When Ron Howard's version of The Alamo--set to star Russell Crowe--fell apart due to budget concerns, Howard licked his wounds and apparently told his agent, bring me the Western scripts. But just as one shouldn't drive angry, one shouldn't make a Western under self-imposed emotional duress. Howard's The Missing may be a sturdy genre picture, but it's often more predictable than inspired: an Old-West Ransom rehash.
In 1885 New Mexico, homesteader Maggie Gilkeson (Cate Blanchett) doubles as the "local" healer while raising two daughters (Evan Rachel Wood and Jenna Boyd). When her father Samuel Jones (Tommy Lee Jones) shows up, Maggie reveals a heart full of hate for the man who abandoned her family and broke her mother's spirit. After living with the Apaches for twenty years, Samuel wants reconciliation, but it takes the brutal kidnapping of one of Maggie's daughters to convince her to reconnect, tentatively, with Dad. Father, daughter, and grandaughter saddle up in search of the missing girl, whose savage Apache captors intend to sell her into Mexican slavery (along the way, Samuel's Apache know-how and Apache friends remind us in capital letters that The Indian Way is Actually Noble and Spiritual).
The Missing is based on Thomas Eidson's novel The Last Ride, and Ken Kaufman's naggingly conventional script--intercutting between the heroic pursuers and the demonic captors of the tenacious girl--occasionally breaks through with a bit of zesty talk (oddly, the best dialogue is subtitled), a period detail (like the tendency of enlisted Army men to loot crime scenes), or one of the multiple climaxes designed to sustain the story. These brutal engagements, though a bit rote, goose an otherwise lugubrious redemption story that's redolent of classic Westerns like The Searchers but only sort of deeply felt. The story also pits Blanchett's nature as a "healer" (think she'll reconcile with Jones?) against an injection of magic realism in the form of a brujo's witchcraft: Eric Shweig plays the ornate villain with guttural efficiency.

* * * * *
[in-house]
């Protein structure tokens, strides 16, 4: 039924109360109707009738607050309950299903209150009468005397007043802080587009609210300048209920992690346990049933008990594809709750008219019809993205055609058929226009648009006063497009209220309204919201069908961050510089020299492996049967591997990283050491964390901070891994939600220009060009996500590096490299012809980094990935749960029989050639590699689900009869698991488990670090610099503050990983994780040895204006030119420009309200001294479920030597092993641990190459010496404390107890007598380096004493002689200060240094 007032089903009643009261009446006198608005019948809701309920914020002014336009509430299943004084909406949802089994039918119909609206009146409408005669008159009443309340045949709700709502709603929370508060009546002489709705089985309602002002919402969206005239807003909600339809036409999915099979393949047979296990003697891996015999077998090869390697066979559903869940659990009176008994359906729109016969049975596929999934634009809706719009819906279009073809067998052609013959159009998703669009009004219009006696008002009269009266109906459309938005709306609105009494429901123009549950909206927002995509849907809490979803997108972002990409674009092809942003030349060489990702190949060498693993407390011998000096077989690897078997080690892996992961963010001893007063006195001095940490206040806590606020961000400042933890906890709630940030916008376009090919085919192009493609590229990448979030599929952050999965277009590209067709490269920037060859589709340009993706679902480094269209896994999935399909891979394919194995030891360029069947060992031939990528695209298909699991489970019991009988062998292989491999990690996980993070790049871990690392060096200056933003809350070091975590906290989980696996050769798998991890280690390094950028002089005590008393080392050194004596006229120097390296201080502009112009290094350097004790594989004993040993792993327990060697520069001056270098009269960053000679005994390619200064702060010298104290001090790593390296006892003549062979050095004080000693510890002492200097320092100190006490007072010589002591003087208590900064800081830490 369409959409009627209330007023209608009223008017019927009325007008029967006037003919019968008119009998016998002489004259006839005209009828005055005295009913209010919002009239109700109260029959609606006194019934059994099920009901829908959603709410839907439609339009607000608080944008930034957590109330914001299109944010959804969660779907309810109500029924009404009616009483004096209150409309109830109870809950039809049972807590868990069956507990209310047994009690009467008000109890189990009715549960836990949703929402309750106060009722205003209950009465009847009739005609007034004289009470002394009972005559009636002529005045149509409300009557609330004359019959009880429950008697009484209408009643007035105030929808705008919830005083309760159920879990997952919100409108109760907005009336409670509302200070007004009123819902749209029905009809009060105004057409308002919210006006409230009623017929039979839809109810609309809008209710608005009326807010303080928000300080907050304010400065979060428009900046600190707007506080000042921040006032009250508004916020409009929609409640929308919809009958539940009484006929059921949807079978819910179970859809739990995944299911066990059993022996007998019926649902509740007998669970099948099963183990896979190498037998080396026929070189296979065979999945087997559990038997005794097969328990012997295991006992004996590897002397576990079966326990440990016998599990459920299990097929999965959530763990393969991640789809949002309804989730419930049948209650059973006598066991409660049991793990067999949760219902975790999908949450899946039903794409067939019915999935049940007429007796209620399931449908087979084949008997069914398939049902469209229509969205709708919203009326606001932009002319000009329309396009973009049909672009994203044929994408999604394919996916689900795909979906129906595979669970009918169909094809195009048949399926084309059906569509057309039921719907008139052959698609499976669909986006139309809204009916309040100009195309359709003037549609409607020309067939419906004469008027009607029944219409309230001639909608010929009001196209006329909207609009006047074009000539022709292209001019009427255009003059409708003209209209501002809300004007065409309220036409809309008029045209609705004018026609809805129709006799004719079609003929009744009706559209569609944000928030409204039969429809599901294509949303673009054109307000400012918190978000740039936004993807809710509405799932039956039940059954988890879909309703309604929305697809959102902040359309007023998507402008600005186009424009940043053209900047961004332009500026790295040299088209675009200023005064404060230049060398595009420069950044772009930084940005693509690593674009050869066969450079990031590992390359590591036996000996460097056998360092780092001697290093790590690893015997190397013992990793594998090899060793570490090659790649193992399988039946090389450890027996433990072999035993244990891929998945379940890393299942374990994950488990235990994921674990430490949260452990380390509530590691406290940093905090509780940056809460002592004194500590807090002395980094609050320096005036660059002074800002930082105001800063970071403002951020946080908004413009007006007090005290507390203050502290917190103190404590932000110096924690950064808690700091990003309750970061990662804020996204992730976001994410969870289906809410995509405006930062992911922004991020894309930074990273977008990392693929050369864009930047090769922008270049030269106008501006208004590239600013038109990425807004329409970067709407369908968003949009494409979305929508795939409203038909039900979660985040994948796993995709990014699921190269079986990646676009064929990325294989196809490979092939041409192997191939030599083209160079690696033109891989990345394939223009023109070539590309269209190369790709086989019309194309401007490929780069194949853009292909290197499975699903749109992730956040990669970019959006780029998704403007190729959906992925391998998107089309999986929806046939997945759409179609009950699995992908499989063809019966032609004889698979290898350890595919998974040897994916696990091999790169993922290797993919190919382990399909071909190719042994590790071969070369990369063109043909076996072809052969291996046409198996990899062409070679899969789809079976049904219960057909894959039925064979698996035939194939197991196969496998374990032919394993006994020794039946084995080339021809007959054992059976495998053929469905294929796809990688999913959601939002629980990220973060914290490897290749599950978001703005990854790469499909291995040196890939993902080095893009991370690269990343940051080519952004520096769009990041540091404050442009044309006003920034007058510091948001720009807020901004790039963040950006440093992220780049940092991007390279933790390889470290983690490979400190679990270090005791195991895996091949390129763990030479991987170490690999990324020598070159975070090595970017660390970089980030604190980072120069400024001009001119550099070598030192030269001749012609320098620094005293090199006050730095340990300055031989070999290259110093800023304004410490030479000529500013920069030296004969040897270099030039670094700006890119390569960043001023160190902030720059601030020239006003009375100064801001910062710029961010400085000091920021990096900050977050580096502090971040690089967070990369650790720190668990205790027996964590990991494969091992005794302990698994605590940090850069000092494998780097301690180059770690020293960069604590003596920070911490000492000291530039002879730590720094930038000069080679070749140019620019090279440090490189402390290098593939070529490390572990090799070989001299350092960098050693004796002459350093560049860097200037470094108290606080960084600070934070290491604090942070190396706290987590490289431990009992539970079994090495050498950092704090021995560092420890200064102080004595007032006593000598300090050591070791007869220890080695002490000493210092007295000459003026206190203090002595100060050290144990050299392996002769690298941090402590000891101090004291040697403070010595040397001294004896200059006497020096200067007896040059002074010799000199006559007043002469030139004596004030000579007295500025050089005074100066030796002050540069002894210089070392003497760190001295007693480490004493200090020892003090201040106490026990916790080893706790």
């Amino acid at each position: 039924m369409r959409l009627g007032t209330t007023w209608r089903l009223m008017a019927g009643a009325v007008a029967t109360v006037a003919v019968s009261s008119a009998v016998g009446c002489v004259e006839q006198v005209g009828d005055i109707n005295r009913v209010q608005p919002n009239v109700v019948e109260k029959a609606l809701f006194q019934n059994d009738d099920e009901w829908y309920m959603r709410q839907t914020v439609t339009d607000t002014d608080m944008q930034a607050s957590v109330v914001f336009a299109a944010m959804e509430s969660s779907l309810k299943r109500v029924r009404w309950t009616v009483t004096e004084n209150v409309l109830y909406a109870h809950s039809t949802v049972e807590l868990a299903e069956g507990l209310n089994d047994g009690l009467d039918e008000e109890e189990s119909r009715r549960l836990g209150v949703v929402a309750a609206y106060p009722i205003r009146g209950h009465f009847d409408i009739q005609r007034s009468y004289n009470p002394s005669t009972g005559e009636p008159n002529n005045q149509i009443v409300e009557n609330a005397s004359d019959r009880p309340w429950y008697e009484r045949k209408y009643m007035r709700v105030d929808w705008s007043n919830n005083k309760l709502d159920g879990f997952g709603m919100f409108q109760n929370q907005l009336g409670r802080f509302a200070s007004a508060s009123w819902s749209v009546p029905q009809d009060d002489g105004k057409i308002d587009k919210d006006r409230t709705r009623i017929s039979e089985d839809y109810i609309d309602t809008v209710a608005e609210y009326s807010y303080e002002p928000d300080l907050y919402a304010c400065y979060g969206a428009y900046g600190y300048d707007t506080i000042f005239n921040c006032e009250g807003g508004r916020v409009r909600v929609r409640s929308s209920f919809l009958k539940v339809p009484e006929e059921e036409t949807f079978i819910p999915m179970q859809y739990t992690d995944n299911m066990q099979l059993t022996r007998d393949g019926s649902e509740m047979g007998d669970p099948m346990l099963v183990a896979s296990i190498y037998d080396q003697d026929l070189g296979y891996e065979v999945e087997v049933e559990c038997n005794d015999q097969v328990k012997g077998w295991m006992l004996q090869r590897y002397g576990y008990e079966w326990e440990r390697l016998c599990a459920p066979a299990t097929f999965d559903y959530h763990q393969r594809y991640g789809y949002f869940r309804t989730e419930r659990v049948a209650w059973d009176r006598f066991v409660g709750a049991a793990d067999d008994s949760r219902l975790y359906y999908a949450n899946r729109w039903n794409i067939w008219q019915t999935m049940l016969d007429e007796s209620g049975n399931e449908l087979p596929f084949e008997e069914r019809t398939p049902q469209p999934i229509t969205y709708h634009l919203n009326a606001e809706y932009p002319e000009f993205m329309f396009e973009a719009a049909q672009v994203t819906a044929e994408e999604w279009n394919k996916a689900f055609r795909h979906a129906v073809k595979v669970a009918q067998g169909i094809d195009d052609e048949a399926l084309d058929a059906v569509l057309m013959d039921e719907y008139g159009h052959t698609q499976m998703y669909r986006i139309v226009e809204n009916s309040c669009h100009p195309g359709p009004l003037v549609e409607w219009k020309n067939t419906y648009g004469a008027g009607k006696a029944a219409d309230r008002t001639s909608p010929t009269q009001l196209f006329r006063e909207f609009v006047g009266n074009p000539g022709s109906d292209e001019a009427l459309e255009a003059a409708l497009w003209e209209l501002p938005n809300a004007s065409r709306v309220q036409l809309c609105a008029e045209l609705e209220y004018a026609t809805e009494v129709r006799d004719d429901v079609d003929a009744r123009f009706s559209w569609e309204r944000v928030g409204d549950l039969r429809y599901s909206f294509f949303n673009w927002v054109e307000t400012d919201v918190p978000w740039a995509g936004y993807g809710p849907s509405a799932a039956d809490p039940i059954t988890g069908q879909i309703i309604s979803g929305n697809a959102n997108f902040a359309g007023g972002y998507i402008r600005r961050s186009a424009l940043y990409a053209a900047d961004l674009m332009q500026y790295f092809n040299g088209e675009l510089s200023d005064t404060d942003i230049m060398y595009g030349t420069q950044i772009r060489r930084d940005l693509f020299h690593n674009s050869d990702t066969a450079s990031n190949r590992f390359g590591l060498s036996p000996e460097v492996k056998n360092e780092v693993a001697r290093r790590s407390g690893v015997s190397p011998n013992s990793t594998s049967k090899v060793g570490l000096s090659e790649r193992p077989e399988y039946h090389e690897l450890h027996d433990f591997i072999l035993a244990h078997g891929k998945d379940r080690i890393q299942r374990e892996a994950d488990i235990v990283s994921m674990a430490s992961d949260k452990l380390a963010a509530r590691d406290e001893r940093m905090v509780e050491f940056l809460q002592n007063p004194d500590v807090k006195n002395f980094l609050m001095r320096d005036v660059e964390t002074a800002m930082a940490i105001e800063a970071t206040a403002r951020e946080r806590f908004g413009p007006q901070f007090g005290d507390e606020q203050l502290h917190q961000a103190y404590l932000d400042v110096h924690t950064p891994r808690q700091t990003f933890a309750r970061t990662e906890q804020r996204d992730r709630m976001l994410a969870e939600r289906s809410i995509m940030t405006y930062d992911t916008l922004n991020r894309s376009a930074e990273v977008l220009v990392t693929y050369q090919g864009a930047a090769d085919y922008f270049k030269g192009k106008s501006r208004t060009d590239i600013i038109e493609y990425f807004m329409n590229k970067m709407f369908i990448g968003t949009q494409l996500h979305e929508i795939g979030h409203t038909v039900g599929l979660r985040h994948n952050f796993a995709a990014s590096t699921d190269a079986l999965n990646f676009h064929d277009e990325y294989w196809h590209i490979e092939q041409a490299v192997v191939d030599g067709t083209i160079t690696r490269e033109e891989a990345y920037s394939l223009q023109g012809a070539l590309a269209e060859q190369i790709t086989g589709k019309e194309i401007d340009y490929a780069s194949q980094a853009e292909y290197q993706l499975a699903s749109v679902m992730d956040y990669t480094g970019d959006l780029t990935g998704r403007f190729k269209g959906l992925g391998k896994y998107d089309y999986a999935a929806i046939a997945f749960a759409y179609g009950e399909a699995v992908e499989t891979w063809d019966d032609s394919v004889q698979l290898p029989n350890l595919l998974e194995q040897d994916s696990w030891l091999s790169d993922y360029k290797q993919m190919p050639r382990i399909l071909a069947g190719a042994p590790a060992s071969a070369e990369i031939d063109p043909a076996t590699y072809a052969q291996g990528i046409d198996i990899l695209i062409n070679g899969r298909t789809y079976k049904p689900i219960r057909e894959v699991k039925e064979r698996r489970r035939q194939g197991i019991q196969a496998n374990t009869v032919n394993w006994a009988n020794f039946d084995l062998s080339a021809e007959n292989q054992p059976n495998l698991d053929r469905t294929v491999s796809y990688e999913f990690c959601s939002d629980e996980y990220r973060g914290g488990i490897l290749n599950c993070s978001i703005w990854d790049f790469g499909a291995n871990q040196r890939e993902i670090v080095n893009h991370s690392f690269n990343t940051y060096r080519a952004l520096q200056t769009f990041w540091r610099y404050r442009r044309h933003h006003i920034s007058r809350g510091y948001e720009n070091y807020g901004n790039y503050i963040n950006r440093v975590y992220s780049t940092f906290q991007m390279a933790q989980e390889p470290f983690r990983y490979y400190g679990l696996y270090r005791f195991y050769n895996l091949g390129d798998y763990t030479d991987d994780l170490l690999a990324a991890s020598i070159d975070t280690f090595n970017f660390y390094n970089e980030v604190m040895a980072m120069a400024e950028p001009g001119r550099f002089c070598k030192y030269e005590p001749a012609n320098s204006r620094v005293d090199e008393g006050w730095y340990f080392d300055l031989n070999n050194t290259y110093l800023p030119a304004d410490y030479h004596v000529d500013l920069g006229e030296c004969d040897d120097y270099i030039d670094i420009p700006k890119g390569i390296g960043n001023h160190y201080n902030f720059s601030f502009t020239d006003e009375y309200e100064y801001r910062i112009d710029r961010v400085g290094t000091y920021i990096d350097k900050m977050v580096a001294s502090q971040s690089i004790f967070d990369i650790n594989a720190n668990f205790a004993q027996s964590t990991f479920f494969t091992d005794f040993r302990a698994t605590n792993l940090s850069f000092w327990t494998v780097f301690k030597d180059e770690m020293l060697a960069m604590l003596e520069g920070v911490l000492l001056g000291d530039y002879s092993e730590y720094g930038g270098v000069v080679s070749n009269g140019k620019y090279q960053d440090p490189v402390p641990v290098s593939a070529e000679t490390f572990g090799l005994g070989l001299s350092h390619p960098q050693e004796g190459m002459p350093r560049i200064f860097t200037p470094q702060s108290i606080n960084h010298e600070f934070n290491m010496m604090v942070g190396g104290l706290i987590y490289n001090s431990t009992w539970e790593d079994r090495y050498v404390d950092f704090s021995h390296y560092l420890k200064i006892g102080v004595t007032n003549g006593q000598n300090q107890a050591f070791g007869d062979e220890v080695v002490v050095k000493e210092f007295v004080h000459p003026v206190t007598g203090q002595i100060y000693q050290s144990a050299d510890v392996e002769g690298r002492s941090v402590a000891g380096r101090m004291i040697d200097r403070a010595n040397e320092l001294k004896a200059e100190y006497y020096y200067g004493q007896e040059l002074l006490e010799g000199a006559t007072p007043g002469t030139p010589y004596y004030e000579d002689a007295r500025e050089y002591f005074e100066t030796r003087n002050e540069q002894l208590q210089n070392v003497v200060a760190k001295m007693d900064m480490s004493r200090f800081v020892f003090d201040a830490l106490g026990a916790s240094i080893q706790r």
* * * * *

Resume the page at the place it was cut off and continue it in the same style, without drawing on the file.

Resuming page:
I suppose it's a backhanded insult to suggest that Howard's problem is that he's too efficient, but that's the feeling I got from The Missing. It's hardly a bad movie; in many ways, it's quite good, with Jones and particularly Blanchett suitable to the milieu. But Howard's self-conscious style comes to the fore just as the themes refuse to stay below ground level. The raw emotions which fuel the opening act--love, hate, and fear--melt quickly into chapter after dutiful chapter, leaving the director to play up a savage intensity to get gut reactions. With his camera placed insistently close to his actors, Howard browbeats us instead of drawing us into the story.